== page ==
Monday, January 21, 2013

Hong Kong 100

Rather than write down a blow-by-blow race recap, I'll just jot down a few of my thoughts and emotions regarding this year's HK 100 (km).

Last year I signed up for the race early, sometime in the fall of 2011, when I was consistently running 50-70 miles per week. At that time, I was quite capable of sub-5 hour King of the Hills finishes, and I was in 3:15-3:30 marathon shape (having run a 3:25 in Phoenix in January 2012). I later did the 65km Round the Island in 7:10, and overall felt like I was getting in great running shape.

However, around October 2012 I started to develop symptoms of over training  I also suffered severe hip pain, which was most likely caused by running downhills on concrete too fast. I battled injury for most of October and November 2012, and then my son Jimmy was born on Dec. 7th, 2012. While of course I love Jimmy more than anything, he was a terribly colic-y baby, screaming all night long. To make matters more stressful, we had to fire our helper at that time. In other words, in the course of three months or so, my trianing went from 50-70 miles a week down to close to zero. I almost decided not to do the HK100, but then figured "what the hell": I had paid the money and could always walk it.

So, to make a long story short, in last year's race  I tried to run most of the first half, which is relatively flat, and then hike the second. The strategy worked out pretty well, and I ended up with a 18:47. Not great, sure, but good for my fitness at the time. After that race, my key take away was that I walked many of the runnable sections, due to my lack of fitness, and that running those would make up the biggest gains in time.

Fast forward to this year. My training in 2012 was consistent, but my volume was certainly down, at roughly 55km per week. Also, I went to the Philipines in mid-December, doing only a few short, quick runs. Overall, I was in decent shape, and could maybe even PR in a 5K. But, I certainly lacked endurance, and training runs in the 3-6 hour range. Thus, I decided to gamble, break the sacred (and usually wise) 10% rule, and do a lot of volume in early January. I did a few key trial runs, a the Sham Tseng KOTH, and then a back-to-back on the weekend before the race. A few days before the race, I was on the verge of injury, but I rested, and my legs healed up ok.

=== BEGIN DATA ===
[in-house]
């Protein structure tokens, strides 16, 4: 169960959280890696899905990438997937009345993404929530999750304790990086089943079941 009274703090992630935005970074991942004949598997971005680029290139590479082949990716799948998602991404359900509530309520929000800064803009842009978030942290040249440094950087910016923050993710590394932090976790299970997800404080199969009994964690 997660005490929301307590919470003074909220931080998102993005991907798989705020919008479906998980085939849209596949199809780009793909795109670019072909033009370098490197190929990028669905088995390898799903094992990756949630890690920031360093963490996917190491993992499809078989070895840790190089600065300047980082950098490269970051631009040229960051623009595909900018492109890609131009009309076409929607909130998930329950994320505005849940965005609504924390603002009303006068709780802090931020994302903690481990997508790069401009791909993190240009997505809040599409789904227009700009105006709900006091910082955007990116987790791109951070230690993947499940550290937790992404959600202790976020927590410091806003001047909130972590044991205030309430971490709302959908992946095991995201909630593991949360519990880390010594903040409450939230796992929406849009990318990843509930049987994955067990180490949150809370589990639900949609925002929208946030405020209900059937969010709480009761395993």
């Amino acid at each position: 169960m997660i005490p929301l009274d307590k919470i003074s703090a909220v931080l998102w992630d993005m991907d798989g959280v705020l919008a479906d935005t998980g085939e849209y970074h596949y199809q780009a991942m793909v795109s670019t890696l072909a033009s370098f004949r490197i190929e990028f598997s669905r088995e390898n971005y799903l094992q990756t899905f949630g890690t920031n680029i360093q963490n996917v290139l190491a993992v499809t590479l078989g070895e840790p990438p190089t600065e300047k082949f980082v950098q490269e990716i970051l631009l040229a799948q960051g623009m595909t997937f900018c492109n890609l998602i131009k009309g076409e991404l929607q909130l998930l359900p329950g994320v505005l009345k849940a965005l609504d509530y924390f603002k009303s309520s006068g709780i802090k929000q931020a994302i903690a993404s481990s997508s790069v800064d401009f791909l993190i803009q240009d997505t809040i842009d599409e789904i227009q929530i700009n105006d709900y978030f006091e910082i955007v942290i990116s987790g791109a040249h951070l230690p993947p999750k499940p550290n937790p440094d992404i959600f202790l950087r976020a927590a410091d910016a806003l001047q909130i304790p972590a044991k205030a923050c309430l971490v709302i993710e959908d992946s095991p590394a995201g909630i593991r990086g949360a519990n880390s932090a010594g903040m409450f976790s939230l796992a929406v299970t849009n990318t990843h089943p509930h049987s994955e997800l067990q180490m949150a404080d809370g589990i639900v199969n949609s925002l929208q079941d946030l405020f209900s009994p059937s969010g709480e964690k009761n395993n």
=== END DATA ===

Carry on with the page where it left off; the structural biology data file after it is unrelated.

On race day, I met friends Clement Dumont and Sabrina De Nadai, and we took the bus to Tung Chong, and later a taxi to the race. After dropping off bags and the whatnot, the race started, and my main goal was to run easy for the first third, making sure that I could run the runnable sections in the second half. The strategy partly worked, but I still slowed down way too much from 30-44k, going to an easy jog/ultra shuffle. From Check Point 4 to CP5 was my worst section of the race, since I was tired from running, and didn't have my hiking poles. To make matters worse, I cut I had on my had had opened up. (Quite randomly, however, I found a glove on the course, and then had my hand bandaged up, and then covered it with the random glove. Quite an odd experience, since i was thinking, "where in the world can i get a glove?" when not just 5 minutes later did I find a random glove on the course).